The USDA has preemptively reached out to states, while individual districts come up with unique solutions.

For many students, schools are much more than just a place to get an education. They also provide tens of millions of children with low-cost or no-cost lunches—and even breakfasts as well. As a result, school closures—like those tied to the recent COVID-19 outbreak—can be far more than just an inconvenience; they can leave children hungry.

So as the seemingly inevitable school closures have begun from New York to California, the USDA’s Food and Nutrition Service (FNS)—which runs the National School Lunch and Breakfast Programs—has been working behind the scenes to make sure these programs can continue during coronavirus-related shutdowns. This past Friday, the USDA approved a request from Washington state to allow school meals to continue to be served while classes were not in session, followed by a nearly identical waiver for California on Saturday, both of which last until June 30. Then, yesterday, during a House Appropriations hearing, U.S. Secretary of Agriculture Sonny Perdue further explained his department’s strategy.

Students eating lunch in school cafeteria
Credit: JGI/Tom Grill/Getty Images

“Statutorily, our legal counsel tells us that we have to be asked [before providing these waivers]. What we’ve done, because we have to be asked, is we’ve sent the message to all the states that they can preemptively assume a positive response once they ask,” Perdue stated. He also explained that the USDA is waiving the requirement that these meals be served in a congregate setting where they are legally able to do so.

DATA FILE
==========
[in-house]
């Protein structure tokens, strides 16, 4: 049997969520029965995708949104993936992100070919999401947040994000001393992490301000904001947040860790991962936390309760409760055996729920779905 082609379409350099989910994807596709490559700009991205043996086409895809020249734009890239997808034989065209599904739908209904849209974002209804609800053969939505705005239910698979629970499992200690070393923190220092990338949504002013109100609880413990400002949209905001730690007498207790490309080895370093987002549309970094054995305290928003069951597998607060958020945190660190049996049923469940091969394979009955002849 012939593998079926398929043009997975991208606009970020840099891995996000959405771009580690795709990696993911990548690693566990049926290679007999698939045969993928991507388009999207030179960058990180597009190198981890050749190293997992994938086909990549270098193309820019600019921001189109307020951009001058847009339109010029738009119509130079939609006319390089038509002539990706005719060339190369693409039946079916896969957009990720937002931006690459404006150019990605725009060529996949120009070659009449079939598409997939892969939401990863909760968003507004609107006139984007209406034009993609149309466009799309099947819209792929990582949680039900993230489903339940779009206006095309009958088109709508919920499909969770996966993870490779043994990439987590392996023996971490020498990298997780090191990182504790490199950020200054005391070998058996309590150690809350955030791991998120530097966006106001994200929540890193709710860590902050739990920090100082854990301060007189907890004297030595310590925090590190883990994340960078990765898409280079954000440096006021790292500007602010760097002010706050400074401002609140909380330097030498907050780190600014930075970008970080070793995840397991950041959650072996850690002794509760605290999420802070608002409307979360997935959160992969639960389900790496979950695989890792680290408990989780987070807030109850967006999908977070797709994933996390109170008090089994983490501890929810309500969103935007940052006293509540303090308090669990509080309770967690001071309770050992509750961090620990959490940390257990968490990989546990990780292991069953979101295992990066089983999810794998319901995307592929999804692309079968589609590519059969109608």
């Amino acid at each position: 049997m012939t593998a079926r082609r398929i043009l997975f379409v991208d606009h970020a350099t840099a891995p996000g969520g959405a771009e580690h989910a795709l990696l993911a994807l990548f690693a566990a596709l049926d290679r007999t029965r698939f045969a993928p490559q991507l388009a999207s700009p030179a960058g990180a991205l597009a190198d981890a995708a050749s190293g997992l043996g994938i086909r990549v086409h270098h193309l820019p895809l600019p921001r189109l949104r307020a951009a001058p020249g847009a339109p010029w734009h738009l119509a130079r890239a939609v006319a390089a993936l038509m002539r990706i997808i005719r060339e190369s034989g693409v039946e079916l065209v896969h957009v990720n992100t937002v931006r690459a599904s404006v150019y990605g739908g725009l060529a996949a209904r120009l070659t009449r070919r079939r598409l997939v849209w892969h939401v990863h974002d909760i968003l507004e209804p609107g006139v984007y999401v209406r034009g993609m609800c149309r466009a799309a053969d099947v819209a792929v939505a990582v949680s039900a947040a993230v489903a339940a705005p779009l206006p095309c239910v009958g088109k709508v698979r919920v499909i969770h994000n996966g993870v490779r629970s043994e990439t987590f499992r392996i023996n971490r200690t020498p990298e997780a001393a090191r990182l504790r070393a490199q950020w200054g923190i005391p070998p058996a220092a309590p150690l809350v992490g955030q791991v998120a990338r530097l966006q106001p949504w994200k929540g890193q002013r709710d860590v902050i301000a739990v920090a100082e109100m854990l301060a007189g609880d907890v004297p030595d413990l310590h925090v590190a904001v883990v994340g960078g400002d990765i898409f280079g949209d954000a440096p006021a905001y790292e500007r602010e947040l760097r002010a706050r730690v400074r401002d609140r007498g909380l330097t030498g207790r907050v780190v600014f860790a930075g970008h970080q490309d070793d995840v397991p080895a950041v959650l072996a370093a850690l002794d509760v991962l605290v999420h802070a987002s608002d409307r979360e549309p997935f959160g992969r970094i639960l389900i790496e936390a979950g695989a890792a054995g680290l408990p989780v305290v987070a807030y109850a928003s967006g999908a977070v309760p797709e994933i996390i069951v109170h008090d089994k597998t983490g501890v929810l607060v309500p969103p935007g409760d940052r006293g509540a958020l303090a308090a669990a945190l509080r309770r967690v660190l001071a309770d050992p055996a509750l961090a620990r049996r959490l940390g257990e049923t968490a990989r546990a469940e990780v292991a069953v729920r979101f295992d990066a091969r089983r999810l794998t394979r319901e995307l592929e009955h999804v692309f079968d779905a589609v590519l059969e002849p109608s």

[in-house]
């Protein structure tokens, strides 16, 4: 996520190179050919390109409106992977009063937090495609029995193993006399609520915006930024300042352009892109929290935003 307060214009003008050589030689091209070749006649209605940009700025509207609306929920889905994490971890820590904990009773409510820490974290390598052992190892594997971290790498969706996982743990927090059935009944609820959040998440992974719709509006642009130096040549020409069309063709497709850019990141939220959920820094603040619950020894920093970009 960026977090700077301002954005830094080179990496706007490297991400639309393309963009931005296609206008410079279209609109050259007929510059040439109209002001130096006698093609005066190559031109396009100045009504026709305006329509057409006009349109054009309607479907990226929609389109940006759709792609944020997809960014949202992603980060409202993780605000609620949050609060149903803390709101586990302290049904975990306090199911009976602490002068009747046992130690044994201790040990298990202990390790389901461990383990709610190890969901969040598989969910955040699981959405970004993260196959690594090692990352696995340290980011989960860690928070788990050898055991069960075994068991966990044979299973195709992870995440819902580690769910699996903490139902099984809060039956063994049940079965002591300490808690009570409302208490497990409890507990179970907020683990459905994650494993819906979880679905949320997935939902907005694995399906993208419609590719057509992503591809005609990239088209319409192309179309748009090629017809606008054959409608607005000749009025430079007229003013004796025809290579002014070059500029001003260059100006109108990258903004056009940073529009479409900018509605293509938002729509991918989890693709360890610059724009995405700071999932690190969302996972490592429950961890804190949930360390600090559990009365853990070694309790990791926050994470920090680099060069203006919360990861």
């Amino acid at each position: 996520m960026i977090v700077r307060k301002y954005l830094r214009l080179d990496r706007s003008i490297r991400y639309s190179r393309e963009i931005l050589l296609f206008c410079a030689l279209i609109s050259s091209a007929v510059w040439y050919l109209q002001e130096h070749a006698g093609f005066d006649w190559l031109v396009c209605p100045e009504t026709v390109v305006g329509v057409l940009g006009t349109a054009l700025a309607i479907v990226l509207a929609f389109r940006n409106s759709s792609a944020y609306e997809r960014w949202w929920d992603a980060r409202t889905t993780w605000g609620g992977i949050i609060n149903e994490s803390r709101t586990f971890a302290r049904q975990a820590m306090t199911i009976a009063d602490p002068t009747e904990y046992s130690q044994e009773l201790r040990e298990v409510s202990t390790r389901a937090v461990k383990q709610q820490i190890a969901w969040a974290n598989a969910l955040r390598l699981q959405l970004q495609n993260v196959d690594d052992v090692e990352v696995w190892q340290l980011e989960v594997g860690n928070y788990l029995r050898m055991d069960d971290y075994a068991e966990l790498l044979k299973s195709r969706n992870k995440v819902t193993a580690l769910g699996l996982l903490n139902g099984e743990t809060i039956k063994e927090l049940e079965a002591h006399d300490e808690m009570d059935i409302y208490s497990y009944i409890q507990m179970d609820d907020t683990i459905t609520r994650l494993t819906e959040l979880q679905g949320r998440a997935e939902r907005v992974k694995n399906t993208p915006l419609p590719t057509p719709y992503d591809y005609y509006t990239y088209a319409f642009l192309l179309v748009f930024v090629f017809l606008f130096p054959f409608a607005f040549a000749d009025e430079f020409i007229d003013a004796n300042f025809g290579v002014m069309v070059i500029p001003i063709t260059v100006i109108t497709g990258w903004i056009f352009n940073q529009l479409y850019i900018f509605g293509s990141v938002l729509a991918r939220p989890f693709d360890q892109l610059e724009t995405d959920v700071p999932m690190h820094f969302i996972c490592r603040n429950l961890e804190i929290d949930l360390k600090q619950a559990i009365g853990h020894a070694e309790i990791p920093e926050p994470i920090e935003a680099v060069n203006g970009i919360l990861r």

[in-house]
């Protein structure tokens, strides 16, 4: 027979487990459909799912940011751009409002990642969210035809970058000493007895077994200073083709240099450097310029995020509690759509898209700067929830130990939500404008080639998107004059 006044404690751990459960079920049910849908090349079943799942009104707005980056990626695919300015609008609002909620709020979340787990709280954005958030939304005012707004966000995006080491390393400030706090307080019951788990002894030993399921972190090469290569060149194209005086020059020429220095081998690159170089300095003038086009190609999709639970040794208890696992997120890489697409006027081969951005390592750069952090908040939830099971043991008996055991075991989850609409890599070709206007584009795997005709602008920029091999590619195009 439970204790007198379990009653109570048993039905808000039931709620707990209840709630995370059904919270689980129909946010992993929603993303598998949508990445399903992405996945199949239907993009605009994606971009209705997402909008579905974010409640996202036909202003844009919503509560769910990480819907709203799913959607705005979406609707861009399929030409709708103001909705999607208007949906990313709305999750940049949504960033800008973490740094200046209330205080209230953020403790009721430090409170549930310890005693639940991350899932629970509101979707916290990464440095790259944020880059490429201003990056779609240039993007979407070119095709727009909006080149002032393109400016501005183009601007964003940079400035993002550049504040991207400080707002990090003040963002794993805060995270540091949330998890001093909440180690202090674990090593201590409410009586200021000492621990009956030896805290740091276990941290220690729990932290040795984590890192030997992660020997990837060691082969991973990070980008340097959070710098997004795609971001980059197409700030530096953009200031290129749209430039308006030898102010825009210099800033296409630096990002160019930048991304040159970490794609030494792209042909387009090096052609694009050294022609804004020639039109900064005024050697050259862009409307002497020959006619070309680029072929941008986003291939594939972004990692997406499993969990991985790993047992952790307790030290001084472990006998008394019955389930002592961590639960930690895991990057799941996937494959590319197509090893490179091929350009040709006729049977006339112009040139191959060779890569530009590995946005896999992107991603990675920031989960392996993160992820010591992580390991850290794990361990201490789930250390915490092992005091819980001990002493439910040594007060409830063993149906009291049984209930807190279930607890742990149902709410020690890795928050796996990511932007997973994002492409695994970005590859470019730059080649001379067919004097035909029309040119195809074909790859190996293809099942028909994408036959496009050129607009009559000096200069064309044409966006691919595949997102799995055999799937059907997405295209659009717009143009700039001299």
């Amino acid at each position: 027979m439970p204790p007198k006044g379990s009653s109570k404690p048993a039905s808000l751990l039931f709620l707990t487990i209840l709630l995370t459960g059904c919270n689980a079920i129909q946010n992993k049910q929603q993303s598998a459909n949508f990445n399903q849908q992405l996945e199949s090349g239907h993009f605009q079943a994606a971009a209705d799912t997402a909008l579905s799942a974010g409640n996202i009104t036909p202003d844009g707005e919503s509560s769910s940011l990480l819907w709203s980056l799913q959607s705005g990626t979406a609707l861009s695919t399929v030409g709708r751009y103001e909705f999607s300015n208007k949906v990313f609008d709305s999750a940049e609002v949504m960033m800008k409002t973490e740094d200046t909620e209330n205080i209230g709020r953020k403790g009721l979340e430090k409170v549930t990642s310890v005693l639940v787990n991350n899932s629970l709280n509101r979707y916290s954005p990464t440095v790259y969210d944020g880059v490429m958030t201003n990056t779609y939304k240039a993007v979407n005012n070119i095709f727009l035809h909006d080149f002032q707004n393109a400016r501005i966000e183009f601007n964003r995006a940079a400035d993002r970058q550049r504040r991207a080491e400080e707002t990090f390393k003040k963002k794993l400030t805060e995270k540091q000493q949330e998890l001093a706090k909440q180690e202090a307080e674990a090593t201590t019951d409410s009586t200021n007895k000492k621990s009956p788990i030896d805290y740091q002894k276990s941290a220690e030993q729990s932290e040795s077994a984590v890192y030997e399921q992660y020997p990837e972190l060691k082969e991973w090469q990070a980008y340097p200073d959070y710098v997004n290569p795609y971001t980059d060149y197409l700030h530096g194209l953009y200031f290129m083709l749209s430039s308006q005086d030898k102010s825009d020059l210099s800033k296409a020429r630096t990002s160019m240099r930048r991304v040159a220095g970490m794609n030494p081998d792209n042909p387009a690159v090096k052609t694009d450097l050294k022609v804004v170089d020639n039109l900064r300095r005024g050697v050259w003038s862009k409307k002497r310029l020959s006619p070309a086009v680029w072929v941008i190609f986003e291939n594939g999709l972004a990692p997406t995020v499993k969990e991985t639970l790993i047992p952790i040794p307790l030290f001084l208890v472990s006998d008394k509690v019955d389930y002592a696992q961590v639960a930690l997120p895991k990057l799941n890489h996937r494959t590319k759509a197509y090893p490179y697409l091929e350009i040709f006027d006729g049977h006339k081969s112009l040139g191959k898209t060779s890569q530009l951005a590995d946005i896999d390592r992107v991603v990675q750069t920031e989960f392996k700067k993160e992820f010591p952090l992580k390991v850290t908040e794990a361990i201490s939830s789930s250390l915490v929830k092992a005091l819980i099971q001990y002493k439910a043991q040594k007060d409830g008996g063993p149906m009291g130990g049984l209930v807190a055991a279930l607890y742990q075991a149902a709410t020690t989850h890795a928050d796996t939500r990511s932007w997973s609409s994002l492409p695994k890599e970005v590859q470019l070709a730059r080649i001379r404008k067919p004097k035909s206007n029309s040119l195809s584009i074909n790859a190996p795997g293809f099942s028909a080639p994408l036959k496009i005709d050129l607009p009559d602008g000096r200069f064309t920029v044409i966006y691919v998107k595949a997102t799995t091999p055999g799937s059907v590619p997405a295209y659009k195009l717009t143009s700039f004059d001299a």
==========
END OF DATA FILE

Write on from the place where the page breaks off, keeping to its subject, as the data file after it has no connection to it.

Meanwhile, a representative from the FNS explained to me that the department has a human pandemic response plan in place (and available online) which reminds us, “Flexibilities already exist in some of the nutrition assistance programs that could support social distancing measures during a human pandemic such as alternatives to schools meals.”

What these waivers and flexibilities look like in reality will vary by school district. For instance, the Tacoma News Tribune in Washington reports that Tacoma Public School students affected by closures can still get both lunch and breakfast for the next day at one of three locations “drive-thru style,” as the district writes, during a two-hour period from 10 a.m. to noon to avoid large crowds. (“Walk-ups are welcome,” the district also adds.)

Meanwhile, Seattle’s King 5 News reports that the nearby Northshore School District is utilizing school busses to help deliver meals. Beyond five drop-in locations, preordered meals are being sent to 16 different school sites for pickup—and home delivery can be requested for those unable to travel.

Juliana Fisher, the district's food services and nutrition director, explained to NBC News why Northshore is taking these extra steps: “With so much going on, this isn't a time when kids should have to worry about where their next meal is coming from.”